3. Discern what value a translation can offer.
I’ll be honest, there are some translations you absolutely should stay away from, but you’re likely not reading the Reader’s Digest Bible or the New World Translation (Jehovah’s Witness). What your trying to decide between is likely the most popular ones and many have a value in some capacity.
If you are looking to mix up the translations you read but want to know how best to use them, here’s my suggestions based on experts way smarter than me. 😉 If you want to stick with just one translation, you most certainly can. If it’s because you think that translation is the only one that’s real though, read this article. I found it super interesting!
- IN-DEPTH STUDY – Stick with a translation like ESV, NASB or HCSB. These are word-for-word and if you are planning to study deeply (i.e. word-for-word) it wouldn’t make sense to use a paraphrase. Duvall and Scott emphasize choosing a translation that uses modern English, is based on the standard Hebrew and Greek text and was translated by a committee rather than one person.
- CASUAL READING – Listening to the Bible in your car or doing a little light reading before bed? You can read something easy to read that most resembles our everyday language like the New Living Translation (NLT).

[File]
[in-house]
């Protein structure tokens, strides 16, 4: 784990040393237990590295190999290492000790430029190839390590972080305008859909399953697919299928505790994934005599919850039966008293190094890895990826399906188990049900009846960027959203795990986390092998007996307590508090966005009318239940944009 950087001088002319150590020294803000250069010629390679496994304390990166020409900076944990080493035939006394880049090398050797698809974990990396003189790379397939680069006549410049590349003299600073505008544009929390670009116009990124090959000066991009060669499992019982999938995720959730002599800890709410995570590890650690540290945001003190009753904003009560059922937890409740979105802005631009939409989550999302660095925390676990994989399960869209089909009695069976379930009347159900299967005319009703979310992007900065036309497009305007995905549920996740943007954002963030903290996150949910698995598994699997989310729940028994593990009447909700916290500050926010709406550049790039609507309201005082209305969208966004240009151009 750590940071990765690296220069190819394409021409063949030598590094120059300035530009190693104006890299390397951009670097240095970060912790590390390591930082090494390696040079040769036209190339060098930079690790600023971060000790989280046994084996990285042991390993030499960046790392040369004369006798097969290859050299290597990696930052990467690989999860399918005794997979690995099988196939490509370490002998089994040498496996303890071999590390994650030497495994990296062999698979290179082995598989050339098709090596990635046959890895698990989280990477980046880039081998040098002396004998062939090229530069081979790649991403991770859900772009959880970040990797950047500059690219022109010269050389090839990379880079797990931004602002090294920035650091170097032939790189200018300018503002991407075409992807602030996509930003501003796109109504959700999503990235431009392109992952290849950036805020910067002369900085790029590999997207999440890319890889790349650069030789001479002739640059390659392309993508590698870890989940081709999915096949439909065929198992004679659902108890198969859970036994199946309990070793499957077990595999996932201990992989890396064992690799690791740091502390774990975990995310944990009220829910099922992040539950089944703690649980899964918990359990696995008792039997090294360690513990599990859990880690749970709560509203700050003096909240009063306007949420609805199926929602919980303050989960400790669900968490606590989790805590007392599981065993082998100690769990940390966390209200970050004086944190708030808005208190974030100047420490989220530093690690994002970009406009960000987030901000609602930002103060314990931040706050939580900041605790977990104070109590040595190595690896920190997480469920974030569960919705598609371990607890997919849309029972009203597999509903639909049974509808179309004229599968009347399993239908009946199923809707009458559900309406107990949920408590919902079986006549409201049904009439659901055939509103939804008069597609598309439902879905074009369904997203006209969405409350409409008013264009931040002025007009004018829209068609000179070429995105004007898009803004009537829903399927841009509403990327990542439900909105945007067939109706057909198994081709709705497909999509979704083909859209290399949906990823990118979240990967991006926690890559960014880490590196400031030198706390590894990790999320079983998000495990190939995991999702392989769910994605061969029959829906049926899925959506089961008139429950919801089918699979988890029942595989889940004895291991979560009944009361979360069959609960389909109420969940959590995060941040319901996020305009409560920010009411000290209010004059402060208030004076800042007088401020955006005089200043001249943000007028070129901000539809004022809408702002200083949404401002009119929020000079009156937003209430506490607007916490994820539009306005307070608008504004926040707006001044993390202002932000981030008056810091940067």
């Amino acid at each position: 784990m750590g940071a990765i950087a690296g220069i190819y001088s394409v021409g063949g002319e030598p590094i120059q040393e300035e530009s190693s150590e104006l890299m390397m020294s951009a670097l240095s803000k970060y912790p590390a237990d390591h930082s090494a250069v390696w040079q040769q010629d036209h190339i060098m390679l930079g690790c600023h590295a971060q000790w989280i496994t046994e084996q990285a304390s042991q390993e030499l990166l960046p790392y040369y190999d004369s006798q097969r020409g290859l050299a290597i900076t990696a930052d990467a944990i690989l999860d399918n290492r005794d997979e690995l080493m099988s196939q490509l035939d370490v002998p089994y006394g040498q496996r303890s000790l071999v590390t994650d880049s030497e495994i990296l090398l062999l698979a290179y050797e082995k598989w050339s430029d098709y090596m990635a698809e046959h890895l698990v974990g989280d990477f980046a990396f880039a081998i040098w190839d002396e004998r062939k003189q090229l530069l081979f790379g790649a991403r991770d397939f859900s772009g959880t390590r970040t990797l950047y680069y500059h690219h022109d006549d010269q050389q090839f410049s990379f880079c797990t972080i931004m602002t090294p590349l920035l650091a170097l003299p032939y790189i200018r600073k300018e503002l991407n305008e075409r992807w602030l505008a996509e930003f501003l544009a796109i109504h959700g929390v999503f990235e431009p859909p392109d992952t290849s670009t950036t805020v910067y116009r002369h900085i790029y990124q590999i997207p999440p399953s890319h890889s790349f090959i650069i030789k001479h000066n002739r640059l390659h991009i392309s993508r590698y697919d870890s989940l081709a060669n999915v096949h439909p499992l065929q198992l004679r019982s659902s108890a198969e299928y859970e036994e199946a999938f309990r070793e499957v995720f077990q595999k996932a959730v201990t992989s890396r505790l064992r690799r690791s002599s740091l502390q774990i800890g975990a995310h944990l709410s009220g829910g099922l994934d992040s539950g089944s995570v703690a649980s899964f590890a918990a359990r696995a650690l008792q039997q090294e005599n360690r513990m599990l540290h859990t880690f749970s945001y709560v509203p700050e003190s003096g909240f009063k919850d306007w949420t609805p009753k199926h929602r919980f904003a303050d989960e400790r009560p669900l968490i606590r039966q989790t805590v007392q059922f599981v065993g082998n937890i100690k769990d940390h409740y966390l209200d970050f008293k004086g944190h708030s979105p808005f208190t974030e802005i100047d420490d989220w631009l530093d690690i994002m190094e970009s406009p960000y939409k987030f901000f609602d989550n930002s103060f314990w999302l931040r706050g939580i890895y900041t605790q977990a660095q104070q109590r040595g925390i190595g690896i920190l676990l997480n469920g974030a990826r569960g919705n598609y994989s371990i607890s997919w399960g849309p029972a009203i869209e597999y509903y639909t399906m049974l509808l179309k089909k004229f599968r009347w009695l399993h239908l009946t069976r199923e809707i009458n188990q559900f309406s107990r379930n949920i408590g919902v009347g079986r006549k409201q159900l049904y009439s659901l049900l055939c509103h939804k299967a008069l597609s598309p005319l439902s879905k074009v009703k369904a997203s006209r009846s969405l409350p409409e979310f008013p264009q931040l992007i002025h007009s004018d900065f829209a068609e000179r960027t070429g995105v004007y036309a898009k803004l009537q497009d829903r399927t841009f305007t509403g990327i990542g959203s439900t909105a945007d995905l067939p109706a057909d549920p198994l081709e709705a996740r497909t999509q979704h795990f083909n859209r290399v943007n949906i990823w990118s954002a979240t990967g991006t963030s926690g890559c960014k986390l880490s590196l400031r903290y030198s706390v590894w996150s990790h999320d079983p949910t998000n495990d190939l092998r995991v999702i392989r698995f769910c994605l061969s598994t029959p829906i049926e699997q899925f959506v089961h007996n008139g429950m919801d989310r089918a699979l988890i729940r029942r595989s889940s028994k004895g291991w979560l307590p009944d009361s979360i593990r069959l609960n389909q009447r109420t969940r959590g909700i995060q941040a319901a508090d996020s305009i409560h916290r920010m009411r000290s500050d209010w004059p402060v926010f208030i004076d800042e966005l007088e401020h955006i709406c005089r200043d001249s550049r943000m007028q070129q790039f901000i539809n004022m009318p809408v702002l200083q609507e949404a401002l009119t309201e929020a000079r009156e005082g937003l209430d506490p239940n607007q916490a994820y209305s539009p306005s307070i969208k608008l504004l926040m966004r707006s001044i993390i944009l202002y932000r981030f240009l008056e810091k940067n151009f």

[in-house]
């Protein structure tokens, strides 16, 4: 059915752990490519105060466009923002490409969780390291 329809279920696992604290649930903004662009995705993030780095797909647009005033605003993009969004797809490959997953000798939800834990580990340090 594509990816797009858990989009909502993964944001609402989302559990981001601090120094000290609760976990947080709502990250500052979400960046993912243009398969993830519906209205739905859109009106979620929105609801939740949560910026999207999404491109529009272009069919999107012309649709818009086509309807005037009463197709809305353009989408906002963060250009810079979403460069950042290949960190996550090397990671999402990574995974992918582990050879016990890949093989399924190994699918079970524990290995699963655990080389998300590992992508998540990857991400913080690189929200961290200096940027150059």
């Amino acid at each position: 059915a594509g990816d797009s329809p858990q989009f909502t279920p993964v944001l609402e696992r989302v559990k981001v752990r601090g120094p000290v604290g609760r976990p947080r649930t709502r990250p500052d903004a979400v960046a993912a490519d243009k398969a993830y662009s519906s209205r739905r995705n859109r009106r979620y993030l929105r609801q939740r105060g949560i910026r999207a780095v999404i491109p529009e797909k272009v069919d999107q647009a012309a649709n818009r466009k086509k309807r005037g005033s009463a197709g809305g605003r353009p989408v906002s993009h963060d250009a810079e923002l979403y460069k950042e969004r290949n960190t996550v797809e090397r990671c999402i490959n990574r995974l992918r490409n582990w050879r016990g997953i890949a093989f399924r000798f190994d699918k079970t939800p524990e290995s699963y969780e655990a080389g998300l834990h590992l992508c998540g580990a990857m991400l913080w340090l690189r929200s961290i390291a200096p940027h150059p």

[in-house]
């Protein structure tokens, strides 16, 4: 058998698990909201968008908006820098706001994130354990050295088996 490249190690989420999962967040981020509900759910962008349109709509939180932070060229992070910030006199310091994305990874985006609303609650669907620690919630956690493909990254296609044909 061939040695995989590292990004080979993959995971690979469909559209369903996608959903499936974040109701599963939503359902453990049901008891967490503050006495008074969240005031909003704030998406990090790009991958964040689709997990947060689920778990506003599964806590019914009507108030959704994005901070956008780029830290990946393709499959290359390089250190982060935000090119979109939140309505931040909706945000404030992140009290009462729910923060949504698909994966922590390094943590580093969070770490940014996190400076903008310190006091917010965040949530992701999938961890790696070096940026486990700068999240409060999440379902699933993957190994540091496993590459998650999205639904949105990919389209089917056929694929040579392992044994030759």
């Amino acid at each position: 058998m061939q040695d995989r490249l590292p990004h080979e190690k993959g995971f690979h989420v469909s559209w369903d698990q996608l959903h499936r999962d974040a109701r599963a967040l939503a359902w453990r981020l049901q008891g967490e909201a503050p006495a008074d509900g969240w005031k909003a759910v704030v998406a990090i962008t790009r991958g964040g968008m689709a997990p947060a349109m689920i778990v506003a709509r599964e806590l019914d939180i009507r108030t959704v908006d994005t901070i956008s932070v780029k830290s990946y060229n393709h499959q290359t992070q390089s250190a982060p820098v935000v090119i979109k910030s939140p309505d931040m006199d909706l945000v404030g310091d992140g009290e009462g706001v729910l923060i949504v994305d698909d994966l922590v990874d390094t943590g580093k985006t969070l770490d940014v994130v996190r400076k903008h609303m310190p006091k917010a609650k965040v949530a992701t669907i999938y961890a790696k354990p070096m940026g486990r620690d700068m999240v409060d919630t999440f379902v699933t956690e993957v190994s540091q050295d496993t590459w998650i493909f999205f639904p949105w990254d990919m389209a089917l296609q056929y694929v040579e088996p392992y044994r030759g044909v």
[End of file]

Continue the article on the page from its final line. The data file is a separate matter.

- ADDITIONAL INSIGHT – The Amplified Bible, The Message version and commentaries. I think it’s really important to know that both the AMP and MSG are paraphrases that infer meaning beyond what is stated. Meaning they may add meaning that’s not necessarily intended so never treat these as Scripture. The Message was technically translated from Hebrew and Greek and not just paraphrased from an English translation as some say BUT it was written by the opinion of one man and as I’ve mentioned, a translation by a committee is best.
4. As you study God’s Word, pray that the Lord will give you a discerning spirit.
I think it is possible to read things you don’t 100% agree with a discerning heart. The poetic language of The Message opens up word pictures when I get stuck on a verse I’ve read a thousand times. But this is why an understanding and coming at it with a discerning, rather than naive heart is super important!
I hope this was helpful but friends, dig into translations and how they came to be! Don’t just take my word for it. It’s been fascinating to study this more and gives me more confidence to study the Word when I know how to approach each translation and understand the purpose it can serve. This book has been so good.
Authors of said book, Duvall and Hays wrote “In 1536 Tyndale was executed and his body burned for his resolute commitment to Bible translation and his desire to ‘make the boy that drives the plough in England know more of Scripture than many a scholar.’”
It is a gift that we get to read Scripture on our screens and on our laps daily. We need to do our due diligence of course, but I pray we won’t get paralyzed by being unsure what and how to read and instead, pray for wisdom as we read and just be really grateful we get to! There are still people around the world who don’t have the Bible translated in their native language and that work is currently being done.
Praise the Lord we even have the opportunity to have our hands on so many translations and resources. Let it not be lost on us!